This morning, my friend Vanessa sent me this article – “‘Platforms’ Are Overrated” – and I read it with great interest because, well, because I both love and hate my platform.  And I agreed with many of the writer’s points about not giving your only writing time to platform building and how your platform probably won’t sell a lot of books.  Good wisdom there.

But I also found myself disagreeing with a central assumption behind her piece – namely, the idea that platform building is useless because it doesn’t make any money.  We can argue all day – and feel free to do so in the comments here – about whether platforms do make money, but it’s not that idea with which I take issue.  My central concern is that the only value something may have comes from it’s monetary worth.  I think money is a pretty lame way to gauge the worth of something. 

For me, platform building does make money. It brings me editing clients and coaching clients, and people who need a freelance writer also hire me.  But it’s not the monetary rewards that make platform building worth it for me.  I get a great number of other benefits from my “platform,” or rather by being in relationship with the lovely people who form it.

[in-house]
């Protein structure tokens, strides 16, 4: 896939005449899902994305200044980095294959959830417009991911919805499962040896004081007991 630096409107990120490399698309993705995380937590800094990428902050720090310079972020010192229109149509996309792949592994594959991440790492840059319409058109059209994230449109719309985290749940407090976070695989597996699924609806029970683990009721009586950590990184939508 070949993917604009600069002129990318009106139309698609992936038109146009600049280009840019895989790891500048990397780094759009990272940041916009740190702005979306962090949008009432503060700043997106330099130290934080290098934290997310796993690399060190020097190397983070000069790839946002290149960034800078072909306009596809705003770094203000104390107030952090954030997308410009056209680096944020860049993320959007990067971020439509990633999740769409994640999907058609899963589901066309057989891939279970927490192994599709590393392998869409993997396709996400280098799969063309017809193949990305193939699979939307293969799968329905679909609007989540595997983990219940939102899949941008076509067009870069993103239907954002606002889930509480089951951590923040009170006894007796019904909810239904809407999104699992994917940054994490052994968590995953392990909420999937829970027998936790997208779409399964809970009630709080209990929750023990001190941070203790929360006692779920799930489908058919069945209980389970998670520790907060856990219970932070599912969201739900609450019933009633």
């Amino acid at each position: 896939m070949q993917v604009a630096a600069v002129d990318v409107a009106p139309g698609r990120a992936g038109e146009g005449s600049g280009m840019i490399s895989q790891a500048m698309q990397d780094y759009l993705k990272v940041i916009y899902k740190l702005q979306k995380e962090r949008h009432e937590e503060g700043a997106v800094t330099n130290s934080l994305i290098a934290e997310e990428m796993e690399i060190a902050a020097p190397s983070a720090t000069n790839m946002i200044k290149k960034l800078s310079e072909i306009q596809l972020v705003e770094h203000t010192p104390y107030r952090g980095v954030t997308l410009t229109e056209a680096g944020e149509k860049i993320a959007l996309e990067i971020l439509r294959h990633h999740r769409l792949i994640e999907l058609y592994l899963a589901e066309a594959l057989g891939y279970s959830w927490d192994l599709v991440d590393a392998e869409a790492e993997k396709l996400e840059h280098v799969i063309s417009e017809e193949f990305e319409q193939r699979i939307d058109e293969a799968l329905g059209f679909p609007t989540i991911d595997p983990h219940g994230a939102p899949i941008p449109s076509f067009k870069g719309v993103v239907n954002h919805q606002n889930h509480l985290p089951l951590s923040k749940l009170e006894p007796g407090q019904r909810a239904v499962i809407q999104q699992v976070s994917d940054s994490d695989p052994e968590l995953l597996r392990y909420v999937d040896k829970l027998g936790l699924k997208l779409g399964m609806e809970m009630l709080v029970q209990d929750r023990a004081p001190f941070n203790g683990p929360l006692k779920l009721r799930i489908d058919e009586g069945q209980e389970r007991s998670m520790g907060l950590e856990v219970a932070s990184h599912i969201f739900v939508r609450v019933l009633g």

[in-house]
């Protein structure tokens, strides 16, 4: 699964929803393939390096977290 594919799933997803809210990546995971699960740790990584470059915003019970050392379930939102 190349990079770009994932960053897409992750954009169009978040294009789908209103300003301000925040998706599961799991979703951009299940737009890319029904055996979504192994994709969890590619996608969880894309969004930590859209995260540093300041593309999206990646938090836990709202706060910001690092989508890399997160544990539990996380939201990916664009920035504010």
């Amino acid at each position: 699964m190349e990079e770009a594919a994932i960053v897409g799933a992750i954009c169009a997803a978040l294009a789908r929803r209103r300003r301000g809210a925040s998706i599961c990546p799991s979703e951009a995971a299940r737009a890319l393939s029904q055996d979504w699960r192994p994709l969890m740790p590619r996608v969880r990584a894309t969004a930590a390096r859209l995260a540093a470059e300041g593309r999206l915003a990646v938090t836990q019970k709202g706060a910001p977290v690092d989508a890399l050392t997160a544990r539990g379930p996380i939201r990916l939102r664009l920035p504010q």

1. Friends.  I have made some INCREDIBLE friends by having an online presence related to writing and the history of slavery and farming, my three areas of interest.  These are people who I trust and care for and about whose daily lives I want to hear.  That’s key.

2. A Stronger Writing Practice. Because I write most days here on this blog, I have an expectation that I will produce some number of words every day.  I also do this writing first thing in the morning, which puts me to a writing mindset earlier.  In many ways, it’s this blog that’s kept me at the page for several years now.

3. New Ideas. Because I try very hard to keep my “platform” open, I am challenged on a regular basis to think about things in a new way and to consider alternative perspectives and experiences.

4. A Community. In a very real way, the people who are part of my “platform” are my community.  I’m eager to hear what they think, what experiences they are having, and how they live their lives.  And I’m eager to talk with them about my life – for companionship but also for accountability.

5. Joy. I love seeing someone has commented on something I’ve written, but that’s really a minor spark of pleasure.  But I take real joy in the way relationships develop on social media – the conversations I get to have about books, the stories people share about the way they grieve, the honest anger that comes up when an injustice comes to light.  It’s the joy of friendship and human interaction, and that’s not to be dismissed.

So can I quantify what kind of hourly rate I get from social media?  Nope.  And I don’t care to.  I’m not interested in knowing the monetary value of my friendships because, well, that’s not why I have friends.

How do you feel about this platform building idea?  Does it give value to your life monetarily? Personally?